Chelsea Manning avoids indefinite solitary confinement

Chelsea Manning avoids indefinite solitary confinement
Chelsea Manning has been found guilty of possessing contraband by a board at the military prison in which she’s held. However, she escaped the threat of solitary confinement and will instead have recreational activities restricted for three weeks.

The former US Army intelligence analyst, who is serving a 35-year sentence in Fort Leavenworth, Kansas, had been facing a possible punishment of indefinite solitary confinement.

READ MORE: Chelsea Manning faces indefinite solitary confinement, lawyer says

The Army had charged Manning with possession of forbidden items – including a tube of expired toothpaste and reading materials such as the US Senate Torture Report – as well as sweeping crumbs on to the floor of the mess hall.

“I was found guilty of all four charges at today’s board; I am receiving 21 days of restrictions on recreation – no gym, library or outdoors,” a tweet sent from Manning’s official Twitter account, @xychelsea, stated.

Meanwhile, her attorney Nancy Hollander also tweeted that Chelsea would not be silenced by the ruling and that “we will fight even harder in her appeal to overturn all her convictions.”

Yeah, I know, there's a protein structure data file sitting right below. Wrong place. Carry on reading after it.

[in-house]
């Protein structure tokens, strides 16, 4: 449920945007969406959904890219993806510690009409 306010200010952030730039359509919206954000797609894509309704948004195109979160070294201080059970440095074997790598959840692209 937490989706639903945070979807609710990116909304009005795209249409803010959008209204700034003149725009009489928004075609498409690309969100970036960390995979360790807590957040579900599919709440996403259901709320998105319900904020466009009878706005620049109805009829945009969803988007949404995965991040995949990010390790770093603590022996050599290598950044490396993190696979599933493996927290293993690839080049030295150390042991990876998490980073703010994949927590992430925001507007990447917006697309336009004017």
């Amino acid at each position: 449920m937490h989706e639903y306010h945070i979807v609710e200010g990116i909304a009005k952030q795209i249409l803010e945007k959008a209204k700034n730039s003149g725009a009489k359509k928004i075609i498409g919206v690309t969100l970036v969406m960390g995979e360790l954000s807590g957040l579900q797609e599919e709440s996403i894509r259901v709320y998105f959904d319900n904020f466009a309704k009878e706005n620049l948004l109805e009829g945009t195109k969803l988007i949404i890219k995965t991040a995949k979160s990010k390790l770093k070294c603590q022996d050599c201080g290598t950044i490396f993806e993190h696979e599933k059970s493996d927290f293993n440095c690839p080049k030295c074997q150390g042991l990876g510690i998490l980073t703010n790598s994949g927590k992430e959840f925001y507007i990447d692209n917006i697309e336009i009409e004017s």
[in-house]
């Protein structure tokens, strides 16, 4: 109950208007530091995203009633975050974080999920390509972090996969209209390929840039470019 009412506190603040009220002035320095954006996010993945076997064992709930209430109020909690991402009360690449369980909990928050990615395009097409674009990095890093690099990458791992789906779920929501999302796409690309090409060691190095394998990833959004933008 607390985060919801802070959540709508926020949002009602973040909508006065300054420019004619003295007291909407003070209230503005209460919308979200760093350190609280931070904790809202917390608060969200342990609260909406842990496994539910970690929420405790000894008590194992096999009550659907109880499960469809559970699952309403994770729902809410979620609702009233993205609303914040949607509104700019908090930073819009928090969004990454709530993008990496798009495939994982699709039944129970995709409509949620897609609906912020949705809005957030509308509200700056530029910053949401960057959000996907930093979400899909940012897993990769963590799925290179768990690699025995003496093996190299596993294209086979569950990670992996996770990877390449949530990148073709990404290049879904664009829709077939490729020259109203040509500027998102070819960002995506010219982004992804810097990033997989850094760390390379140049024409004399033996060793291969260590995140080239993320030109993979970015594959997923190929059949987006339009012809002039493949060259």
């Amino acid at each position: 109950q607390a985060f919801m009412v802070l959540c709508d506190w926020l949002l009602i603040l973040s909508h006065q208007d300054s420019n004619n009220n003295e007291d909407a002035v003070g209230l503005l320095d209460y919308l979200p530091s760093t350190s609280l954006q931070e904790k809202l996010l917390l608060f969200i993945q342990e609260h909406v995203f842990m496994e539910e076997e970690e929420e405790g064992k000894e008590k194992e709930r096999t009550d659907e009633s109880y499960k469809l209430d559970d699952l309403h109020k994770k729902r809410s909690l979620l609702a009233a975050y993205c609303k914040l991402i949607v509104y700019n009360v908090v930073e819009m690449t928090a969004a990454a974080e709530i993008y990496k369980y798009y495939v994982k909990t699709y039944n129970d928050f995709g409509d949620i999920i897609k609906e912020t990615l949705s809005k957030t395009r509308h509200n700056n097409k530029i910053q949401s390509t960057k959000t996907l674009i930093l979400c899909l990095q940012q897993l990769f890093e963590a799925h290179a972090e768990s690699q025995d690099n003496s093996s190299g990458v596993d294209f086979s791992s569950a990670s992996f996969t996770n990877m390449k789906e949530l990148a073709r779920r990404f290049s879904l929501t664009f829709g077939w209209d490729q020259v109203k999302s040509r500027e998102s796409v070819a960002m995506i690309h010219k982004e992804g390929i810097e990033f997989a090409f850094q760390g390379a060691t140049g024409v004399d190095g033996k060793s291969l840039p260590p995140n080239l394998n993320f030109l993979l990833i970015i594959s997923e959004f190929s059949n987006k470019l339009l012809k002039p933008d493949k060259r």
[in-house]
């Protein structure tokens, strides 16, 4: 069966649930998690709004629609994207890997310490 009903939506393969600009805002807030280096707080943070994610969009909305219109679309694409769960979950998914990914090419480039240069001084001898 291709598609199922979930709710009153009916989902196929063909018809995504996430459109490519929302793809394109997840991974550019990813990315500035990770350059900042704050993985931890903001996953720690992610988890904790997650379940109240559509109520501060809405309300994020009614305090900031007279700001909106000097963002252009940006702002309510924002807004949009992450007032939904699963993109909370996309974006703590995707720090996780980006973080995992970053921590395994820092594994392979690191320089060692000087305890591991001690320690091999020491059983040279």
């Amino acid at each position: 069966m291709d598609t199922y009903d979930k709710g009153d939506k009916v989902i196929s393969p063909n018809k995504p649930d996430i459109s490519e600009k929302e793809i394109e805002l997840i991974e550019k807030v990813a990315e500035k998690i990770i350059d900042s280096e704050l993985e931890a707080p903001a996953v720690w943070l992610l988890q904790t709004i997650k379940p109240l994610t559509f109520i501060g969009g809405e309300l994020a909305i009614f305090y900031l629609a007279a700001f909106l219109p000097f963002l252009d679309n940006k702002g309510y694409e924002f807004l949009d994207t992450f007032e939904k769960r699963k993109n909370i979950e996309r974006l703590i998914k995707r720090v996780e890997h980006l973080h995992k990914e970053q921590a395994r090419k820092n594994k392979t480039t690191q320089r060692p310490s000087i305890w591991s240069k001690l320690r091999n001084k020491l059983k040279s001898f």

Before the trial, the digital rights group Fight for the Future launched a petition urging the Army to drop the disciplinary charges against Manning. The petition received support from Roots Action, Demand Progress and Code Pink, and had gained over 100,000 signatures. It was delivered to the Army liaison in Congress on Tuesday, ahead of Manning’s disciplinary hearing.

Chase Stangio, Manning’s attorney at the ACLU, said his client was “so thankful for the thousands of people from around the world who let the government know that we are watching and scrutinizing what happens to her behind prison walls,” AP reported.

“It was no doubt this support that kept [Chelsea] out of solitary confinement,” he added.

Manning was denied access to Fort Leavenworth’s legal library before the hearing. Meanwhile, her lawyers were also not allowed to attend the four hour hearing to discuss their client’s fate.

READ MORE: Manning barred from legal library before solitary confinement hearing

Stangio added that the fact that Manning had to face the disciplinary board without a legal team set a “concerning precedent” for the remainder of her stay in prison.

“Not only does this punishment mean the immediate loss of library and recreation for Chelsea, but she also will carry these infractions through her parole and clemency process and will be held longer in the more restrictive custody where she is now incarcerated,” said Stangio, as cited by the Guardian.

The intelligence analyst, formerly known as Bradley Manning, was convicted after handing over US Army documents about the Iraq and Afghanistan wars to WikiLeaks in 2010. She was convicted in 2013 on charges of espionage.